The 2.01 version of Autopsy added a new method to search for files. In the 'File Analysis' mode, there is a new text box on the left-hand side with the header "Search For File Name". This feature allows you to use Perl regular expressions to search all file names for a given pattern and the list of hits will be shown in the upper right, where directory contents are typically listed.

For example, if I entered the string "badfile" then any file that had the string "badfile" in it would be found. Examples include "badfile-1.dat" and "abadfileb.txt". The search is done by running 'fls' with the '-r' option and running each file through the Perl regular expression. The comparison is done case insensitive.

You can limit the hits by using some of the regular expression features. If you want the file name to start with a string then prepend the "^" symbol to it. For example, if the file name should start with "pre", then you would enter "^pre" into the search box. Similarly, adding "$" to the end of the string forces the values before it to be the last values in the file name. For example, if you are searching for a specific extension and the file name should end with "jpg", then you would enter "jpg$". To use this feature, "$" must be the last value in the string, otherwise it is assumed to be a normal dollar sign. If you want to search for an actual dollar sign at the end of a string, precede it with "\" ("abc\$").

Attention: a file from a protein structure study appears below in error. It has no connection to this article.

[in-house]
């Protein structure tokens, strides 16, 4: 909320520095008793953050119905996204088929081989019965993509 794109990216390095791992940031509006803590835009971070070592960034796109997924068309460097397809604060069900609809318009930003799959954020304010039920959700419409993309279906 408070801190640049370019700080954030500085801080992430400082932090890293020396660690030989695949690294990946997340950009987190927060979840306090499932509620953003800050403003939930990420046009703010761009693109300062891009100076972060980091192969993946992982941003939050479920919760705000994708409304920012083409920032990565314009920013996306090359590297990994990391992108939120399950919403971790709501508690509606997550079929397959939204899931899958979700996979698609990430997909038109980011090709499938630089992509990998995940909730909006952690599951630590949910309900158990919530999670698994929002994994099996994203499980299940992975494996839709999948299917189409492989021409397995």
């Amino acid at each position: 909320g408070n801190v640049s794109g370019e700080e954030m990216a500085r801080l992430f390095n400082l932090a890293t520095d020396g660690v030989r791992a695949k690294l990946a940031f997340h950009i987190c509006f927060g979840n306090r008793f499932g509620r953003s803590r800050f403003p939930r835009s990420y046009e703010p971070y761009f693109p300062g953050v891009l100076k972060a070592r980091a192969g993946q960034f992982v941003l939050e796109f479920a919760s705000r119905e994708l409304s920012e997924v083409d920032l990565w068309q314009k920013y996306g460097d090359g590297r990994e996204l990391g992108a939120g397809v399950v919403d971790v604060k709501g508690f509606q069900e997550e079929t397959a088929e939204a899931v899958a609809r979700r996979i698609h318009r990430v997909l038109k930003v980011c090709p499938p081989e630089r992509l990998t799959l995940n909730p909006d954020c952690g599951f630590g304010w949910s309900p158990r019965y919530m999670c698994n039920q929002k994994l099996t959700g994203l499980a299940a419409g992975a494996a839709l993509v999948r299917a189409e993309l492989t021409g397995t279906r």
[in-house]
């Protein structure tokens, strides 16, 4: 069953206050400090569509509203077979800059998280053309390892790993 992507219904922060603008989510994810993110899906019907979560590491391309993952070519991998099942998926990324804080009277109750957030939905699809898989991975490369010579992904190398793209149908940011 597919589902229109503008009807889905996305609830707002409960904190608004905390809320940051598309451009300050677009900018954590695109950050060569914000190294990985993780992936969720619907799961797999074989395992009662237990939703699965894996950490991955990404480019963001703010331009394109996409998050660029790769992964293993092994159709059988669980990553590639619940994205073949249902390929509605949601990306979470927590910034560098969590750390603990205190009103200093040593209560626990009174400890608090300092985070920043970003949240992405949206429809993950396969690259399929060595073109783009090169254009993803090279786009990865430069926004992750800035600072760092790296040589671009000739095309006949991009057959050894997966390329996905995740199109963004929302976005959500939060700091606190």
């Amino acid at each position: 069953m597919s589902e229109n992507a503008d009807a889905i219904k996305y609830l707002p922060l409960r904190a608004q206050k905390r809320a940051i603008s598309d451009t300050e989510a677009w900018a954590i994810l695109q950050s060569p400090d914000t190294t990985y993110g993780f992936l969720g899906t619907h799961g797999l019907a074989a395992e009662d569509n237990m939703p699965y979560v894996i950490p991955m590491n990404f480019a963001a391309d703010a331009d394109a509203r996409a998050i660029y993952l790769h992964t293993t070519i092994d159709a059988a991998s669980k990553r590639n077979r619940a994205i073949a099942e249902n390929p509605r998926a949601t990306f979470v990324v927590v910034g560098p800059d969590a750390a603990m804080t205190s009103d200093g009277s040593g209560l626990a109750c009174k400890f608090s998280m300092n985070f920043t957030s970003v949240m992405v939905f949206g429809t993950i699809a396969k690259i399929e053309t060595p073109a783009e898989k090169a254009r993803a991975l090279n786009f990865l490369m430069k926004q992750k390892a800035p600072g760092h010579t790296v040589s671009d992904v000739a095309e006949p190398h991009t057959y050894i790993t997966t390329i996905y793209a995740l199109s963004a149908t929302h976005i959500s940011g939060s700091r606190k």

You can combine both values if you know the full name of the file you are searching for and start the string with "^" and end it with "$". For example, to search for the file name "myfile", then you would use "^myfile$".

One confusing part about using Perl regular expressions is that the '.' symbol has special meanings. It will match any value, so if you search for "myfile.jpg" then the search may find "myfile.jpg" and "myfileQjpg". To restrict it to only a ".", escape it with "\". So, the proper search would be "myfile\.jpg".

This feature allows you to more quickly find files that have a specific name or extension. Once the file has been found, its contents can be examined as normal. Note that if the name of a directory is found by the search, then it will be listed only once in the output and all of its subdirectories and files will not be listed.

Autopsy 2.01

Copyright © 2004 by Brian Carrier. All Rights Reserved
This work is licensed under the Creative Commons Attribution-NonCommercial-ShareAlike License.